Cory Hart, Brewers; Adam Lind, Blue Jays; Eddy Martinez-Esteve, Giants; Hunter Pence, Astros; Nolan Reimold, Orioles
Jose Tabata, Yankees
The Minor League Player of the Year, Young is big league ready, and it's not unfair to him to throw the Albert-Belle-with-good-makeup comparison at him. He can handle it. Hermida will be an even better hitter when he learns when not to take a walk; maybe he and Young, who could use a bit more patience, should have a talk. Butler may end up at DH, and hits enough to be an asset even if he's a butcher in left. Dukes has the best tools on the list but also has the biggest red flag with his uneven temperament and repeated run-ins with umpires, managers and the law. The Yankees can't contain their excitement about Tabata, but let's wait for him to make it out of Rookie ball, just to make sure he's not Rudy Guillen.
|1. Chad Billingsley, Dodgers||2006|
|2. Justin Verlander, Tigers||2006|
|3. Matt Cain, Giants||2006|
|4. Joel Zumaya, Tigers||2006|
|5. Mike Pelfrey, Mets||2007|
|6. Dustin McGowan, Blue Jays||2006|
|7. Anthony Reyes, Cardinals||2006|
|8. Jonathan Papelbon, Red Sox||2006|
|9. Anibal Sanchez, Marlins||2007|
|10. Phillip Hughes, Yankees||2007|
|11. Homer Bailey, Reds||2008|
|12. Mark Rogers, Brewers||2008|
|13. Anthony Lerew, Braves||2006|
|14. Adam Miller, Indians||2007|
|15. Jeff Niemann, Devil Rays||2006|
Others to consider
Collin Balester, Nationals; Clint Everts, Nationals; Jason Hammell, Devil Rays; Yovani Gallardo, Brewers; Jason Hirsh, Astros; Edison Volquez, Rangers; Jered Weaver, Angels
Wade Davis, Devil Rays; Blake Johnson, Dodgers; Justin Orenduff, Dodgers
The top three arms, for me, have separated themselves from the group. Billingsley's durable body, improved command, makeup and athleticism earn the nod here. It's crucial for righthanders to have a quality breaking ball; unless they have 80 fastball command and an amazing changeup in the Pedro Martinez or Greg Maddux blueprint, they must be able to throw a swing-and-miss breaking ball. Billingsley has two, throws both with authority and maintains his stuff deep into games. Verlander has the edge in raw stuff, and the Tigers deserve kudos for unlocking his potential so quickly. The doubts scouts had about his makeup as an amateur--not that he wouldn't make it, but that he lacked the intangibles to be a No. 1 starter despite his amazing fastball and curveball--still resonate. Cain's command is a step behind Billingsley's, and his stuff is a shade behind Verlander's. The Giants will still take him.
Niemann could move to the top of the list if he can stay healthy, and Rogers' raw stuff rivals that of Verlander. He's immensely athletic, but with all his gifts, he had little success in low Class A ball in 2005. Hughes is the anti-Rogers, though his stuff is far from pedestrian. A healthy season also could catapult him up the list and perhaps to an early arrival in New York. Pelfrey would rank even higher if his breaking ball were better than a third pitch, but if he proves he can pitch off his fastball like he did in college, he won't be in the minors long.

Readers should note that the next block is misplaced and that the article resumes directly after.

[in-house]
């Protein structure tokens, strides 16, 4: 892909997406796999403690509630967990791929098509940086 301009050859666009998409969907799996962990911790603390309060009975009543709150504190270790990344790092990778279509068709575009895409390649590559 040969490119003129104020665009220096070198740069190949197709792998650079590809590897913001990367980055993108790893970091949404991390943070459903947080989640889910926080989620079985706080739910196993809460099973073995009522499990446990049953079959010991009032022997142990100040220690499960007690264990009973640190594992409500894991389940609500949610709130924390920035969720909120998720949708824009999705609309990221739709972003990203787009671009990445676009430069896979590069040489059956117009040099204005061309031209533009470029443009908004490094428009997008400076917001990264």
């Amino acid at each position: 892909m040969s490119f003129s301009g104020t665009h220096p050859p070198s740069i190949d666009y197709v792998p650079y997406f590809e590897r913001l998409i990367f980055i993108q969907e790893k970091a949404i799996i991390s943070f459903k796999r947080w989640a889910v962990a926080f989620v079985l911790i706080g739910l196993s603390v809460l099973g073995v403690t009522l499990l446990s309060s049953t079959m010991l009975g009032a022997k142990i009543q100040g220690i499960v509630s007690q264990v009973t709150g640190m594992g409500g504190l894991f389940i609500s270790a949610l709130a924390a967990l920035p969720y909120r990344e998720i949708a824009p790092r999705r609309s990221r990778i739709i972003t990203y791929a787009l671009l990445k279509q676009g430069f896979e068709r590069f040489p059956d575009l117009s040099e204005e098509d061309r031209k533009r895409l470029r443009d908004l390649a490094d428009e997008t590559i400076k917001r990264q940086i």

|1. Francisco Liriano, Twins||2006|
|2. Jon Lester, Red Sox||2007|
|3. Scott Olsen, Marlins||2006|
|4. Adam Loewen, Orioles||2007|
|5. Jeremy Sowers, Indians||2006|
|6. Scott Elbert, Dodgers||2008|
|7. Cole Hamels, Phillies||2006|
|8. Troy Patton, Astros||2008|
|9. Gio Gonzalez, Phillies||2007|
|10. Glenn Perkins, Twins||2006|
Others to consider
John Danks, Rangers; Dana Eveland, Brewers; Tom Gorzelanny, Pirates; Chuck James, Braves; Ricky Romero, Blue Jays; Chuck Tiffany, Devil Rays
Matt Harrison, Braves; Jonathan Sanchez, Giants
Again, the pecking order is fairly clear at the top with Liriano and Lester, who both have plus stuff, outstanding performances at upper levels of the minors and youth on their side. Also, neither has had a major injury, though Liriano did have shoulder issues two years ago. Lester's stuff took a full-grade jump in 2005, and Boston's big league pitching depth should allow him a year to consolidate his gains. Hamels might have ranked atop this list two years ago but has had well-documented injury problems, some of them of his own making.
Loewen and Sowers are a wonderful study in contrasts, a power pitcher will all the stuff who's still learning how to pitch versus a craftsman with the savvy of a big league veteran. The Braves' Harrison could be another Sowers with slightly less command but better stuff. Perkins and Eveland don't have prototypical bodies, yet both throw three-to-four pitches for strikes with some power and precision.
|1. Bobby Jenks, White Sox||2006|
|2. Jonathan Broxton, Dodgers||2006|
|3. Craig Hansen, Red Sox||2006|
|4. Joey Devine, Braves||2006|
|5. Chris Ray, Orioles||2006|
Others to consider
Fernando Cabrera, Indians; Santiago Casilla, Athletics; Hong Chih Kuo, Dodgers; Chad Orvella, Devil Rays; Rafael Perez, Indians
Tony Sipp, Indians
Putting ETA 2006 for five players who pitched in the majors in 2005 seems, well, weird, though none of these players has fully established himself as a big leaguer. Jenks clearly arrived in the postseason, though makeup questions will follow him until he stays out of trouble for an extended period of time. Broxton has similar stuff and a similar background as a starter, but while his stuff is a full grade (or even two) below Jenks', makeup is not a question. Hansen's raw stuff might be a shade better than Broxton’s but he's a long way from St. John's. Devine will have to show he can recover from the devastating home run he gave up to Chris Burke in the playoffs, and the Braves may give him plenty of opportunities to do that in 2006 in Atlanta.